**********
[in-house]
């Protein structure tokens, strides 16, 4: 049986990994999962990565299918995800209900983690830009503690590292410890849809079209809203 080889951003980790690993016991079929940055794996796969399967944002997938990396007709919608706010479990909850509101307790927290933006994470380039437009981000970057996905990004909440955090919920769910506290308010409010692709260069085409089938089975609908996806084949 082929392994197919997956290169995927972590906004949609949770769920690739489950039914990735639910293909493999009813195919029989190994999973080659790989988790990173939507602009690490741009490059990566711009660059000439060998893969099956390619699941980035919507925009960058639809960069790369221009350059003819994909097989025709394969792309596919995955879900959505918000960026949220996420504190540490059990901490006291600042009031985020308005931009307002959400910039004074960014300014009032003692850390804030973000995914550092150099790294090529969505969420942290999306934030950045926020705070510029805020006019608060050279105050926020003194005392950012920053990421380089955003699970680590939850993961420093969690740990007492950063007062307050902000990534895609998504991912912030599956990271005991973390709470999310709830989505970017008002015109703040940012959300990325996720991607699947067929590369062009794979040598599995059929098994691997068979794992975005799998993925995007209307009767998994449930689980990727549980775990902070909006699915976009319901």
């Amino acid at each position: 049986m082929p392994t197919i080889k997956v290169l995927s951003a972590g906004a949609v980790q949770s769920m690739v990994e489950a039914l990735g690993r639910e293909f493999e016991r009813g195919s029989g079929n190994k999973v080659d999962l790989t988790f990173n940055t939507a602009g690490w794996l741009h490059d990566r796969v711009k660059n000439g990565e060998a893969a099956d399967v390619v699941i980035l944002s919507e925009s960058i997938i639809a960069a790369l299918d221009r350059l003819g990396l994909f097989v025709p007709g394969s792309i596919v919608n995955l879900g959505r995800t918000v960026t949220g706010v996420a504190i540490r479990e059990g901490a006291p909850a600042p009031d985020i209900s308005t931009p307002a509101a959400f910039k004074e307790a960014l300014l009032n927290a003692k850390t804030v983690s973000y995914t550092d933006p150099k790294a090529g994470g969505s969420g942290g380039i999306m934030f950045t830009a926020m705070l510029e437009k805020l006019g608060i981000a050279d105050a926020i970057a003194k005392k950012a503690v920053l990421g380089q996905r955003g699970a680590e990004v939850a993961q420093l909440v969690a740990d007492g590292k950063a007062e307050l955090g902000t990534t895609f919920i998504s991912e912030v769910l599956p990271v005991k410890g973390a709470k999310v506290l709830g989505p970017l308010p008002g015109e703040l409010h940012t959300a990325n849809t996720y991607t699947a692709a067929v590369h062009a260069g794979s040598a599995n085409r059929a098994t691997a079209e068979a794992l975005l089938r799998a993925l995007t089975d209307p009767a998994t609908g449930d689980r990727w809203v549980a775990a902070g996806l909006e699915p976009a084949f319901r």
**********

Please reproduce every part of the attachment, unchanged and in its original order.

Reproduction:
[in-house]
């Protein structure tokens, strides 16, 4: 049986990994999962990565299918995800209900983690830009503690590292410890849809079209809203 080889951003980790690993016991079929940055794996796969399967944002997938990396007709919608706010479990909850509101307790927290933006994470380039437009981000970057996905990004909440955090919920769910506290308010409010692709260069085409089938089975609908996806084949 082929392994197919997956290169995927972590906004949609949770769920690739489950039914990735639910293909493999009813195919029989190994999973080659790989988790990173939507602009690490741009490059990566711009660059000439060998893969099956390619699941980035919507925009960058639809960069790369221009350059003819994909097989025709394969792309596919995955879900959505918000960026949220996420504190540490059990901490006291600042009031985020308005931009307002959400910039004074960014300014009032003692850390804030973000995914550092150099790294090529969505969420942290999306934030950045926020705070510029805020006019608060050279105050926020003194005392950012920053990421380089955003699970680590939850993961420093969690740990007492950063007062307050902000990534895609998504991912912030599956990271005991973390709470999310709830989505970017008002015109703040940012959300990325996720991607699947067929590369062009794979040598599995059929098994691997068979794992975005799998993925995007209307009767998994449930689980990727549980775990902070909006699915976009319901």
């Amino acid at each position: 049986m082929p392994t197919i080889k997956v290169l995927s951003a972590g906004a949609v980790q949770s769920m690739v990994e489950a039914l990735g690993r639910e293909f493999e016991r009813g195919s029989g079929n190994k999973v080659d999962l790989t988790f990173n940055t939507a602009g690490w794996l741009h490059d990566r796969v711009k660059n000439g990565e060998a893969a099956d399967v390619v699941i980035l944002s919507e925009s960058i997938i639809a960069a790369l299918d221009r350059l003819g990396l994909f097989v025709p007709g394969s792309i596919v919608n995955l879900g959505r995800t918000v960026t949220g706010v996420a504190i540490r479990e059990g901490a006291p909850a600042p009031d985020i209900s308005t931009p307002a509101a959400f910039k004074e307790a960014l300014l009032n927290a003692k850390t804030v983690s973000y995914t550092d933006p150099k790294a090529g994470g969505s969420g942290g380039i999306m934030f950045t830009a926020m705070l510029e437009k805020l006019g608060i981000a050279d105050a926020i970057a003194k005392k950012a503690v920053l990421g380089q996905r955003g699970a680590e990004v939850a993961q420093l909440v969690a740990d007492g590292k950063a007062e307050l955090g902000t990534t895609f919920i998504s991912e912030v769910l599956p990271v005991k410890g973390a709470k999310v506290l709830g989505p970017l308010p008002g015109e703040l409010h940012t959300a990325n849809t996720y991607t699947a692709a067929v590369h062009a260069g794979s040598a599995n085409r059929a098994t691997a079209e068979a794992l975005l089938r799998a993925l995007t089975d209307p009767a998994t609908g449930d689980r990727w809203v549980a775990a902070g996806l909006e699915p976009a084949f319901r």